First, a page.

Category Archives: It’s Just Bidness

Wednesday morning buffet

The opener is coming.  You should work up an appetite with a few nourishing tidbits.



Filed under Georgia Football, Georgia Tech Football, It's Just Bidness, Notre Dame's Faint Echoes, SEC Football, Stats Geek!

The bag man? Meet the baggee.

The NCAA’s investigation of Ole Miss is turning out to be quite the story.

Now officially on the record that August, Sheridan asked if Lewis understood that immunity would only cover past events, not any potential future violations, and that if he was found to have provided false or misleading information, he could still lose his grant.

“Yes sir,” Lewis replied.

Finally, Lewis’ lawyer, John Brady, stepped in to clarify how far his client could go.

“I just want to make sure we’re clear that the immunity extends to everything that you may ask Leo today, is that correct?” Brady asked.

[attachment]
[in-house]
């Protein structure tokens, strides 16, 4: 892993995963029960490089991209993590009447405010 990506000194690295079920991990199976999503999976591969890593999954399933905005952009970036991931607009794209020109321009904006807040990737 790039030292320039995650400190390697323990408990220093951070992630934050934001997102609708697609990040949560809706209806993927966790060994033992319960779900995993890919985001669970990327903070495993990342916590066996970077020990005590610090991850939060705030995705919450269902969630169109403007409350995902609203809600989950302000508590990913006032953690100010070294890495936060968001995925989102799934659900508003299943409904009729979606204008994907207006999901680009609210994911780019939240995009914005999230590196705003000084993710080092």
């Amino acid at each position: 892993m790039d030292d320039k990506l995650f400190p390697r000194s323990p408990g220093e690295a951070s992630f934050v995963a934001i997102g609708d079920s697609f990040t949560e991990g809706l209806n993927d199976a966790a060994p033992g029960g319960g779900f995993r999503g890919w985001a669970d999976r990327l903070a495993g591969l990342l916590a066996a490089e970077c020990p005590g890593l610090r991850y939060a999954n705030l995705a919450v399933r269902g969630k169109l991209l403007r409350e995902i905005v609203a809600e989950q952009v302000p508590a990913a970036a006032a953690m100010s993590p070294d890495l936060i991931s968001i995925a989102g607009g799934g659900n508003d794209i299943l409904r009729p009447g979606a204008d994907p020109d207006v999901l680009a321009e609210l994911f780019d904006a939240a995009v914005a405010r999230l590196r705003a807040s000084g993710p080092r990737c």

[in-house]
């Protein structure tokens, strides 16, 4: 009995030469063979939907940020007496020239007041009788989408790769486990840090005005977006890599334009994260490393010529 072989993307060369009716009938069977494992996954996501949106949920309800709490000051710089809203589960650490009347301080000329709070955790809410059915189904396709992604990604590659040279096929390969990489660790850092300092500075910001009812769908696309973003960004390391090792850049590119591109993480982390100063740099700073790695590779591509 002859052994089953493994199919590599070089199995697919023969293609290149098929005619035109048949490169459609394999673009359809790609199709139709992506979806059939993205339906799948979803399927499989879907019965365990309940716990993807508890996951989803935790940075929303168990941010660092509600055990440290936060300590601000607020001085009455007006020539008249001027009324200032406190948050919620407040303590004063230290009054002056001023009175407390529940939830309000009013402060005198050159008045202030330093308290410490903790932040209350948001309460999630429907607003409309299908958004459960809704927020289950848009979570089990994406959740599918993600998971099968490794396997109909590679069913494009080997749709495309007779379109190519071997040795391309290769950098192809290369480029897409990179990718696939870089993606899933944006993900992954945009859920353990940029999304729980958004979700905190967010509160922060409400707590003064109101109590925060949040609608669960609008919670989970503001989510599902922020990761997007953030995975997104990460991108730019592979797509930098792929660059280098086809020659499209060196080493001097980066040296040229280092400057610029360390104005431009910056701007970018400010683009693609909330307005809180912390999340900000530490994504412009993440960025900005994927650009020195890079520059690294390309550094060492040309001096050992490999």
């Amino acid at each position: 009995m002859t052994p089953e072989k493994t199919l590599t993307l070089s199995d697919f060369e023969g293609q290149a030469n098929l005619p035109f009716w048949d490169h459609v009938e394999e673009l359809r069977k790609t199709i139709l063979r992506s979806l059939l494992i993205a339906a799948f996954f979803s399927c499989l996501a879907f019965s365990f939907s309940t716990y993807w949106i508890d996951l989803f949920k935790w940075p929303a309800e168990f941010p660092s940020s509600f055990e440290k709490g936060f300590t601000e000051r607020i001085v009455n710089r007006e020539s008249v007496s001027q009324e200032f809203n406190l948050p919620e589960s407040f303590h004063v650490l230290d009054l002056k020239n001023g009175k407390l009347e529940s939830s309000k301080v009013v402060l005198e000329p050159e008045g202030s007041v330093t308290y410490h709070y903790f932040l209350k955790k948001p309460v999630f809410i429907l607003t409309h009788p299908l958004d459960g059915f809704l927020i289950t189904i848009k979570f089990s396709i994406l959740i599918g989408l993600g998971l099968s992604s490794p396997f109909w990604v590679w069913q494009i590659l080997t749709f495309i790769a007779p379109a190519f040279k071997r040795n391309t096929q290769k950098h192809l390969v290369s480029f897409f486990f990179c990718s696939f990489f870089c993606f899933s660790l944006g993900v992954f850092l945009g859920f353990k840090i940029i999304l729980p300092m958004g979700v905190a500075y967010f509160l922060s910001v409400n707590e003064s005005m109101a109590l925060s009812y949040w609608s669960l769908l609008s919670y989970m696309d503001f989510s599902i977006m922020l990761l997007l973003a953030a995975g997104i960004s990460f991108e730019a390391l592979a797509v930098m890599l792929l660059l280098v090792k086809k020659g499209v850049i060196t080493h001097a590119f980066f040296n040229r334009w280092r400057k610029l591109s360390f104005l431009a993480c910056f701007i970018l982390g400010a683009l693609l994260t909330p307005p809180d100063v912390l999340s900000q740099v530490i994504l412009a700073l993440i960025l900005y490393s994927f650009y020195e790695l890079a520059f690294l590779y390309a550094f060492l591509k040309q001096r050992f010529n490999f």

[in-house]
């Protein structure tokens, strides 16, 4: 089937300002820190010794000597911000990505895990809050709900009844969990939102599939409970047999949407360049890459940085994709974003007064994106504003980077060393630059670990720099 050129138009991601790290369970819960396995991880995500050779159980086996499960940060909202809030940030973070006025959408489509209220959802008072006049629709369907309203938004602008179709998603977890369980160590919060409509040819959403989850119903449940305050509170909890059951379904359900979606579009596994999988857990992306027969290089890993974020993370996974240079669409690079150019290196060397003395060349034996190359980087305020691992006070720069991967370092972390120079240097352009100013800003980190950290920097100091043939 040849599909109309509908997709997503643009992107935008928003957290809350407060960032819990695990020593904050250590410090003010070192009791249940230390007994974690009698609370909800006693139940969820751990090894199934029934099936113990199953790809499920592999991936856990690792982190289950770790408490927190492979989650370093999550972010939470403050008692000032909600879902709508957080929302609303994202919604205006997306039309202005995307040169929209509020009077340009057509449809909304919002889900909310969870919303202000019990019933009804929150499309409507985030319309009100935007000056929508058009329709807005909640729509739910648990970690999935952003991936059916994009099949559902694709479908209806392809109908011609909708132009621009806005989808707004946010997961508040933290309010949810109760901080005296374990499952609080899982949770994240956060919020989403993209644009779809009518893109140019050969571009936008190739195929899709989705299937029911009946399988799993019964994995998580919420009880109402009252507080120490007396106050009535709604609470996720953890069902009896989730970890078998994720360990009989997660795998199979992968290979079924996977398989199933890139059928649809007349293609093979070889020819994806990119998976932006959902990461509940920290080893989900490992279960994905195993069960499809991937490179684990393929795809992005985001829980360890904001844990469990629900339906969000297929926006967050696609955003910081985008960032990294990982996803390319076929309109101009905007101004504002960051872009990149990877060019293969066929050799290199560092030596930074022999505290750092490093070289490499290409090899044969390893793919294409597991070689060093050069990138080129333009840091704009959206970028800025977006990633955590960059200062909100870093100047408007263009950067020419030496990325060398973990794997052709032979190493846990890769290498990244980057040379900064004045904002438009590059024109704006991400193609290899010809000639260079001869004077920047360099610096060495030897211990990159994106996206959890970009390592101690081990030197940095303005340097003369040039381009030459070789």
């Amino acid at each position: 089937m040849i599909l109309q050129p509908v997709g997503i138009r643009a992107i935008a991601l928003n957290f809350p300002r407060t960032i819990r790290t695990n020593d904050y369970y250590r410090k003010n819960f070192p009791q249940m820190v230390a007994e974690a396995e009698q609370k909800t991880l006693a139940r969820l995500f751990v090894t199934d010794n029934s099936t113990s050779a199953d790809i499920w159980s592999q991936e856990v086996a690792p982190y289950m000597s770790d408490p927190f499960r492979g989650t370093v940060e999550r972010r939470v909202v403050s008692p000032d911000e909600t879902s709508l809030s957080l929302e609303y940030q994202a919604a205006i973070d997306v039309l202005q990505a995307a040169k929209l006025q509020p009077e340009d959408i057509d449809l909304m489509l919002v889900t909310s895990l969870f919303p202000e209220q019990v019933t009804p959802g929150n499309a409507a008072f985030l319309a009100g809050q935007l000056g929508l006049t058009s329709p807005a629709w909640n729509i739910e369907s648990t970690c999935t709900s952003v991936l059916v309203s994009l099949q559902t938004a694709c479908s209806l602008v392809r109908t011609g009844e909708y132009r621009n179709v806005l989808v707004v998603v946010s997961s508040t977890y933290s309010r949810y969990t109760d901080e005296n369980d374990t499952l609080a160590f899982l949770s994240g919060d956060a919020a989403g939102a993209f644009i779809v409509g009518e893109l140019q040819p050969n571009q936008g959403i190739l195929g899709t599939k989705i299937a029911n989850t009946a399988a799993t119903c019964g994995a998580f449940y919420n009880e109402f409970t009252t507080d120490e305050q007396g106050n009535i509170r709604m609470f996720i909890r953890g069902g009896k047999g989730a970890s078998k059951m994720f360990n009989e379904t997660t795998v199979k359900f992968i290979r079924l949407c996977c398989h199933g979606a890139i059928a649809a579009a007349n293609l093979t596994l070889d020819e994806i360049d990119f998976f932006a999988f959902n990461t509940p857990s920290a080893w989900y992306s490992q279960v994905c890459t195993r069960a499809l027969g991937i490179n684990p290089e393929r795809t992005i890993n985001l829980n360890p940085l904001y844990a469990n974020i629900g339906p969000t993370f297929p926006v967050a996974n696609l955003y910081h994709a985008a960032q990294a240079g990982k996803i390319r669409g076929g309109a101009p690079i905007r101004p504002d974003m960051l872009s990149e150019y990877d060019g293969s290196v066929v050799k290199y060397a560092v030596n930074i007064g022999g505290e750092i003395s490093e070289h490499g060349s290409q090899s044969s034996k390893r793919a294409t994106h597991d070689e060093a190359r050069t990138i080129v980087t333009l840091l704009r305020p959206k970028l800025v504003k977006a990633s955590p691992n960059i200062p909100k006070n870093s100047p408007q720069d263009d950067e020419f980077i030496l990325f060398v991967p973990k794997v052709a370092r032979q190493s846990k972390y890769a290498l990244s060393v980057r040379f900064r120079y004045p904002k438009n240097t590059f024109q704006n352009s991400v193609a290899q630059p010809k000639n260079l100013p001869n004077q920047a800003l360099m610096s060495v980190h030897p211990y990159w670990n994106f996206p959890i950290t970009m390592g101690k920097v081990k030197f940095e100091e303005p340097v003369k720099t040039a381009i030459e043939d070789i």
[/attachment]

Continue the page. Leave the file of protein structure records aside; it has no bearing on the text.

“That is correct,” Sheridan replied.

Then Lewis started talking. About money. About free hotels, free rides to visit college campuses, hundred-dollar handshakes, free apparel, and even more money, bags of cash he says he received from multiple SEC programs totaling over $21,000 during the final week before National Signing Day in February 2015.

“Multiple SEC programs”?  Please, continue.

Additionally, new documentation submitted to the Committee on Infractions by attorneys for Ole Miss claims Lewis told NCAA enforcement he took $11,000 in benefits from his current school, Mississippi State. Unlike Lewis, Mississippi State cannot receive conditional immunity for any former, current, or future statements its current player makes.

11 grand?  Pfffft.  Loose change.

… an audio tape of an alleged conversation between Farrar and Lewis’ mother, Tina Henderson, was submitted by Farrar’s counsel after the November interview. In the audio tape, recorded on Feb. 2, 2015, a day before Lewis says Allen paid him $10,000 to sign with Ole Miss, Henderson allegedly told Farrar that she had received multiple cash offers for Lewis, including $650,000 from LSU and $80,000 from Mississippi State.